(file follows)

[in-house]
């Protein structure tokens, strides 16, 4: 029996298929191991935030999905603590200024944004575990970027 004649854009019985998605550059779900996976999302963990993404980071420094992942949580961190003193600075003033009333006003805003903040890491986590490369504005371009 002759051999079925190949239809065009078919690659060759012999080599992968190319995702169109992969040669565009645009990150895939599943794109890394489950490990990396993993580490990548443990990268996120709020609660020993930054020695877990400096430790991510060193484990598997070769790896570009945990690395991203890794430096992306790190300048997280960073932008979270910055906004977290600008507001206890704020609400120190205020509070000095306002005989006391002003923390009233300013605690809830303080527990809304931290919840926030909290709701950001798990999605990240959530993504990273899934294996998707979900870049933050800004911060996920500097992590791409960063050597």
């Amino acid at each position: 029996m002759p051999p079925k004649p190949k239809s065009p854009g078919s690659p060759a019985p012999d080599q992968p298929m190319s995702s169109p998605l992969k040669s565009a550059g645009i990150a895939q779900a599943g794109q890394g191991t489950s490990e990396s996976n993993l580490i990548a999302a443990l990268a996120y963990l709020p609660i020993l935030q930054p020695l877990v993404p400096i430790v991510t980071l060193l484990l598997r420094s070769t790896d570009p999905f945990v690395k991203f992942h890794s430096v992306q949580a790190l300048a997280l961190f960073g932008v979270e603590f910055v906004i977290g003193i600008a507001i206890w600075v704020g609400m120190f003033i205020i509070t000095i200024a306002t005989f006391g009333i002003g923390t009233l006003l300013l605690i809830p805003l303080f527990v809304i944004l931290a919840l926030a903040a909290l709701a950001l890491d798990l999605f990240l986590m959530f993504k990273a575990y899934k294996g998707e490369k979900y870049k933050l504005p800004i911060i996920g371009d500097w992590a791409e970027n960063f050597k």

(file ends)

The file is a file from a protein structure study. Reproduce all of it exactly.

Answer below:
[in-house]
């Protein structure tokens, strides 16, 4: 029996298929191991935030999905603590200024944004575990970027 004649854009019985998605550059779900996976999302963990993404980071420094992942949580961190003193600075003033009333006003805003903040890491986590490369504005371009 002759051999079925190949239809065009078919690659060759012999080599992968190319995702169109992969040669565009645009990150895939599943794109890394489950490990990396993993580490990548443990990268996120709020609660020993930054020695877990400096430790991510060193484990598997070769790896570009945990690395991203890794430096992306790190300048997280960073932008979270910055906004977290600008507001206890704020609400120190205020509070000095306002005989006391002003923390009233300013605690809830303080527990809304931290919840926030909290709701950001798990999605990240959530993504990273899934294996998707979900870049933050800004911060996920500097992590791409960063050597």
């Amino acid at each position: 029996m002759p051999p079925k004649p190949k239809s065009p854009g078919s690659p060759a019985p012999d080599q992968p298929m190319s995702s169109p998605l992969k040669s565009a550059g645009i990150a895939q779900a599943g794109q890394g191991t489950s490990e990396s996976n993993l580490i990548a999302a443990l990268a996120y963990l709020p609660i020993l935030q930054p020695l877990v993404p400096i430790v991510t980071l060193l484990l598997r420094s070769t790896d570009p999905f945990v690395k991203f992942h890794s430096v992306q949580a790190l300048a997280l961190f960073g932008v979270e603590f910055v906004i977290g003193i600008a507001i206890w600075v704020g609400m120190f003033i205020i509070t000095i200024a306002t005989f006391g009333i002003g923390t009233l006003l300013l605690i809830p805003l303080f527990v809304i944004l931290a919840l926030a903040a909290l709701a950001l890491d798990l999605f990240l986590m959530f993504k990273a575990y899934k294996g998707e490369k979900y870049k933050l504005p800004i911060i996920g371009d500097w992590a791409e970027n960063f050597k």